The character and performance that will undoubtedly be more polarizing than any other aspect of the movie is Shartlo Copley as the sociopathic black ops agent Kruger. Going into this movie I was really excited to see Copley play a more villainous role, and in many ways he doesn’t disappoint. Kruger is an elite killer who specializes in jobs that Elysium does not want to be directly connected to. It is made very clear in the beginning of the movie that he’s an especially brutal character who enjoys killing as much as I enjoy eating my favorite box of candy. His insanity carries a little bit of a snowball effect by the time the movie gets going and by the film’s end, he’s setting new standards for the term insane. Shartlo Copley plays this truly depraved and savage evil bombastically by never holding anything back. The energy that went into this performance mixed with the way the character was written leads to some interesting results. Copley played this character with so much grandiose energy that the character almost seemed cartoony and too over the top to fit into the grittier reality that “Elysium” successfully establishes. I can’t deny that I enjoyed Copley’s performance, but I couldn’t help but shake the feeling that he probably belonged in a movie that was taking itself a lot less seriously.
Neill Blomkamp co-wrote, produced, and directed “Elysium” and despite only having done one movie before this, his style and stamp of creativity are written all over every aspect of this movie. “Elysium” only reinforces the creative vision he carries for his art direction, socio-political commentary, and character writing that was equally present in “District 9”. He is brilliant at creating worlds where the dark and dirty details are present, but never overstated or exaggerated. One could argue that the visual style and tone of Elysium is too similar to that of District 9, but it’s the subtle differences in story telling techniques that set the two apart. On a more practical level, Blomkamp’s only real Achilles heel in this movie is the camera work which is very mixed because of some severe overuse of shaky-cam in a couple of action sequences. There are very few directors in the history of Hollywood who have been able to tell science fiction stories on the scale that Blomkamp is working on. “Elysium” only cements his reputation of one of the best young directors in the business.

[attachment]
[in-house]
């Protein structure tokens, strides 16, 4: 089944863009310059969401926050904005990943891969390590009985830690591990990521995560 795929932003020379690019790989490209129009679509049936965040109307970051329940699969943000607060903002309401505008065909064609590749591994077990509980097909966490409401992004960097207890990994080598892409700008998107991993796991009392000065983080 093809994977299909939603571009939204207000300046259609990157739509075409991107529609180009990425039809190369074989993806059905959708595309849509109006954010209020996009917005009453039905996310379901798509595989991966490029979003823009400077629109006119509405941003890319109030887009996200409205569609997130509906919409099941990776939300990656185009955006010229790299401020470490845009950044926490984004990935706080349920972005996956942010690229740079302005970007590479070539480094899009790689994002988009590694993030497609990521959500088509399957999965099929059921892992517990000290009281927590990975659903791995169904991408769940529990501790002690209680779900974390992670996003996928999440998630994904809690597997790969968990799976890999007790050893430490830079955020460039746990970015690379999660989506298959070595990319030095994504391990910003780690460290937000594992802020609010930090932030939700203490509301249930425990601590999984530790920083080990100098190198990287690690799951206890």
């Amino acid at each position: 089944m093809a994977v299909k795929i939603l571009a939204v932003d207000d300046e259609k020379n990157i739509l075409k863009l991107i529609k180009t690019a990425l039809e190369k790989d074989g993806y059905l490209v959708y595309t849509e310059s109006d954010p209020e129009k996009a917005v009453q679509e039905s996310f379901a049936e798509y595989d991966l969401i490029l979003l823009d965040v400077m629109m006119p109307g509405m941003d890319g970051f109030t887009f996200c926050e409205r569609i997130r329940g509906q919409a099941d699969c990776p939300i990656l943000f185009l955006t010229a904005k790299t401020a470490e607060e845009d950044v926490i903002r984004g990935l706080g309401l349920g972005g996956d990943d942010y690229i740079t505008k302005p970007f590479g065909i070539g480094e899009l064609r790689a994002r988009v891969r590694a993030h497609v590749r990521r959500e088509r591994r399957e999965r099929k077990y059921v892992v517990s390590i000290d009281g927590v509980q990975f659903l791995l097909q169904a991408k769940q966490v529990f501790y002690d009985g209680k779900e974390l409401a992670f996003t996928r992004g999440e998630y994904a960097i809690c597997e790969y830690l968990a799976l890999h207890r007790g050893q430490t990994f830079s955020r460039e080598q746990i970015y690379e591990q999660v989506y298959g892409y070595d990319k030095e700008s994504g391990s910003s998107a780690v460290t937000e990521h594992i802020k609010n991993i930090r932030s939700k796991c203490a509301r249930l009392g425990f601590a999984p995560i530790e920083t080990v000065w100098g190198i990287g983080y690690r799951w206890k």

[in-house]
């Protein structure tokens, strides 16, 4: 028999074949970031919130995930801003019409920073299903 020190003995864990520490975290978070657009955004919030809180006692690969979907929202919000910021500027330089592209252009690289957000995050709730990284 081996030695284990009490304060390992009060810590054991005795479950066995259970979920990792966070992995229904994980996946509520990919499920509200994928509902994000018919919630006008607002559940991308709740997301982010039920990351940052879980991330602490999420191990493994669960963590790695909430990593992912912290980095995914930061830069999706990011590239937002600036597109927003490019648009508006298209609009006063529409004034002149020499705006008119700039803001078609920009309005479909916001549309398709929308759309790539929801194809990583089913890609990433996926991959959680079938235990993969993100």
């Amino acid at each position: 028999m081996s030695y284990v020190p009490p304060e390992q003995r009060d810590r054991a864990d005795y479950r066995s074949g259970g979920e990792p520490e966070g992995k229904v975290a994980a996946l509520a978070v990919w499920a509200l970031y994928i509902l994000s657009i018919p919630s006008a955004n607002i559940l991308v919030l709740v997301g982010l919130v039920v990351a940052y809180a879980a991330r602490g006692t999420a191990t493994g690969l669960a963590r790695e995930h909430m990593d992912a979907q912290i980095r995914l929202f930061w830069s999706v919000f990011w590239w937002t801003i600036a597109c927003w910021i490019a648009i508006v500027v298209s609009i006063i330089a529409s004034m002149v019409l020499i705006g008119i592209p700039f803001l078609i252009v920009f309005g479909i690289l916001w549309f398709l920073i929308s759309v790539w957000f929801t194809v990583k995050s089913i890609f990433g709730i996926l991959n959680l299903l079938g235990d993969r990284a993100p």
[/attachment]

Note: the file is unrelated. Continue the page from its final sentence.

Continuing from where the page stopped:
“Elysium” is a great piece of high science fiction that delivers a film going experience rarely delivered by Hollywood on this scale anymore. The movie is smart, creative, and pays very close attention to the details of the reality it has crafted. Not all of the character work in this movie is great, but Matt Damon still holds his own and Shartlo Copley delivers a memorable (if a bit too over the top) performance. Despite a few shortcomings, “Elysium” is a must for genre fans and movie buffs. It’s got all the makings of a cult classic and easily warrants a full price for fans of science fiction.
Elysium aims to tell an original sci-fi story in a the same way that sic-fi was written in the 1970s. The pacing is pitch perfect, the world is rich and full of detail, and the tale itself is fresh. I found the final moments of the film to be a little bit disappointing on an emotional level because things almost fit together just a little too well.
Matt Damon is a strong lead who makes a relatively flat and unlikable character engaging and believable.The villains played by Jodie Foster and Shartlo Copley were a bit too two dimensional although both actors did enough to give the characters life. Copley played his character so strongly in fact that it may have been just a bit too much despite being incredibly enjoyable.
Neill Blomkamp delivered a rare treat by giving us a world that felt rich and vibrant even in its most subtle details. His stamp of creativity that is filled with socio-political themes and an eye for a strong visual direction is all over ever aspect of the movie. His camera work was inconsistent with an odd mix of shaky-cam and close-ups during some of the action set pieces.
Overall Effectiveness of the Movie:9.0
Even with a few small missteps along the way, Elysium delivers on everything it promises. The movie is a hard sci-fi that is smart and tinged with some commentary about the haves vs the have nots and border control which gives some flavor and depth that should only add to its rewatchability. This is a rare treat, especially after a summer that has by this point has completely exhausted the big blockbuster spectacle category.
Overall Score: 9.0